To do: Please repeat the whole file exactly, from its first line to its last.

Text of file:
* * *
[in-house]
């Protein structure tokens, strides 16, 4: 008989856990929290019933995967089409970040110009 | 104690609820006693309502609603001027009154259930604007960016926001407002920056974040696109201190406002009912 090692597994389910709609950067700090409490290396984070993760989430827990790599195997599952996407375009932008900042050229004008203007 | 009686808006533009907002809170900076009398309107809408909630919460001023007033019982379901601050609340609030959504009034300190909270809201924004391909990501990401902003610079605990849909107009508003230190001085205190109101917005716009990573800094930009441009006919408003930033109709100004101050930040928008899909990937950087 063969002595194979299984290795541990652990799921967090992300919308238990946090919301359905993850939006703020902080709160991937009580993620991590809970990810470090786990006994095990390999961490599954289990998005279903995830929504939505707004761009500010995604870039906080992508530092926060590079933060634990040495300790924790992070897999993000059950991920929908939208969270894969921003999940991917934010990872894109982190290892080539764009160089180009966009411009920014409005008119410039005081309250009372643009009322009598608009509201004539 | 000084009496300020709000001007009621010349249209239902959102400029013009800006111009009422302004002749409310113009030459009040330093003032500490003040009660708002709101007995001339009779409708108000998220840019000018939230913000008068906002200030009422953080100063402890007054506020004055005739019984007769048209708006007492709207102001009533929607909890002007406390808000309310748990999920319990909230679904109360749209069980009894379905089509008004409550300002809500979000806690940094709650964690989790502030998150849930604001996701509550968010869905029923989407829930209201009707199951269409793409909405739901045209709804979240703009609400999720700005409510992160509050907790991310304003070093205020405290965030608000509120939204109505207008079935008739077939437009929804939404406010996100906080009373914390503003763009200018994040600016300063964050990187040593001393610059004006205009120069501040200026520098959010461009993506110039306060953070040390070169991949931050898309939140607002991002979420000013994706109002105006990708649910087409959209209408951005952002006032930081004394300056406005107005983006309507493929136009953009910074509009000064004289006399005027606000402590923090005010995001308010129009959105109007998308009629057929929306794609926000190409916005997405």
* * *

[in-house]
């Protein structure tokens, strides 16, 4: 008989856990929290019933995967089409970040110009 | 104690609820006693309502609603001027009154259930604007960016926001407002920056974040696109201190406002009912 090692597994389910709609950067700090409490290396984070993760989430827990790599195997599952996407375009932008900042050229004008203007 | 009686808006533009907002809170900076009398309107809408909630919460001023007033019982379901601050609340609030959504009034300190909270809201924004391909990501990401902003610079605990849909107009508003230190001085205190109101917005716009990573800094930009441009006919408003930033109709100004101050930040928008899909990937950087 063969002595194979299984290795541990652990799921967090992300919308238990946090919301359905993850939006703020902080709160991937009580993620991590809970990810470090786990006994095990390999961490599954289990998005279903995830929504939505707004761009500010995604870039906080992508530092926060590079933060634990040495300790924790992070897999993000059950991920929908939208969270894969921003999940991917934010990872894109982190290892080539764009160089180009966009411009920014409005008119410039005081309250009372643009009322009598608009509201004539 | 000084009496300020709000001007009621010349249209239902959102400029013009800006111009009422302004002749409310113009030459009040330093003032500490003040009660708002709101007995001339009779409708108000998220840019000018939230913000008068906002200030009422953080100063402890007054506020004055005739019984007769048209708006007492709207102001009533929607909890002007406390808000309310748990999920319990909230679904109360749209069980009894379905089509008004409550300002809500979000806690940094709650964690989790502030998150849930604001996701509550968010869905029923989407829930209201009707199951269409793409909405739901045209709804979240703009609400999720700005409510992160509050907790991310304003070093205020405290965030608000509120939204109505207008079935008739077939437009929804939404406010996100906080009373914390503003763009200018994040600016300063964050990187040593001393610059004006205009120069501040200026520098959010461009993506110039306060953070040390070169991949931050898309939140607002991002979420000013994706109002105006990708649910087409959209209408951005952002006032930081004394300056406005107005983006309507493929136009953009910074509009000064004289006399005027606000402590923090005010995001308010129009959105109007998308009629057929929306794609926000190409916005997405």